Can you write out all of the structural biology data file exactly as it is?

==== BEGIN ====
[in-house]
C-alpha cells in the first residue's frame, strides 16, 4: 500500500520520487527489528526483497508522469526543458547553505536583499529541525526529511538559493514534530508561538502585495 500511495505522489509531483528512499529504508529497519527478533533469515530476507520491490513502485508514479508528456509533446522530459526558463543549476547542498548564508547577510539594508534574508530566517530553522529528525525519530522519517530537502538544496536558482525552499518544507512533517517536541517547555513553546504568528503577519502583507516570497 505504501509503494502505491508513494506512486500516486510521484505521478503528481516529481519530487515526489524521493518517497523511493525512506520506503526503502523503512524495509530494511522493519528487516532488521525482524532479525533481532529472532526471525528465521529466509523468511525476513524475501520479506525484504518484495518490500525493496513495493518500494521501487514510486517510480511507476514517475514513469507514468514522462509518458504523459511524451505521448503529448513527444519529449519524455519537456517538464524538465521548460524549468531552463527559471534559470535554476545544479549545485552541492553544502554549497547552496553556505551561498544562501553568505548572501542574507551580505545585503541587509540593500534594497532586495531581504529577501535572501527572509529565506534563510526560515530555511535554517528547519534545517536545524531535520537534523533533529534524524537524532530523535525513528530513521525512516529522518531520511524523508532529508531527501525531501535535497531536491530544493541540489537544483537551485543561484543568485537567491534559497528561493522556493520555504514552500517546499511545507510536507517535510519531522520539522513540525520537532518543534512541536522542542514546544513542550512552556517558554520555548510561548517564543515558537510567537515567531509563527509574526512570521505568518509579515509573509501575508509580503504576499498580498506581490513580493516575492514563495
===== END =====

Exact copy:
[in-house]
C-alpha cells in the first residue's frame, strides 16, 4: 500500500520520487527489528526483497508522469526543458547553505536583499529541525526529511538559493514534530508561538502585495 500511495505522489509531483528512499529504508529497519527478533533469515530476507520491490513502485508514479508528456509533446522530459526558463543549476547542498548564508547577510539594508534574508530566517530553522529528525525519530522519517530537502538544496536558482525552499518544507512533517517536541517547555513553546504568528503577519502583507516570497 505504501509503494502505491508513494506512486500516486510521484505521478503528481516529481519530487515526489524521493518517497523511493525512506520506503526503502523503512524495509530494511522493519528487516532488521525482524532479525533481532529472532526471525528465521529466509523468511525476513524475501520479506525484504518484495518490500525493496513495493518500494521501487514510486517510480511507476514517475514513469507514468514522462509518458504523459511524451505521448503529448513527444519529449519524455519537456517538464524538465521548460524549468531552463527559471534559470535554476545544479549545485552541492553544502554549497547552496553556505551561498544562501553568505548572501542574507551580505545585503541587509540593500534594497532586495531581504529577501535572501527572509529565506534563510526560515530555511535554517528547519534545517536545524531535520537534523533533529534524524537524532530523535525513528530513521525512516529522518531520511524523508532529508531527501525531501535535497531536491530544493541540489537544483537551485543561484543568485537567491534559497528561493522556493520555504514552500517546499511545507510536507517535510519531522520539522513540525520537532518543534512541536522542542514546544513542550512552556517558554520555548510561548517564543515558537510567537515567531509563527509574526512570521505568518509579515509573509501575508509580503504576499498580498506581490513580493516575492514563495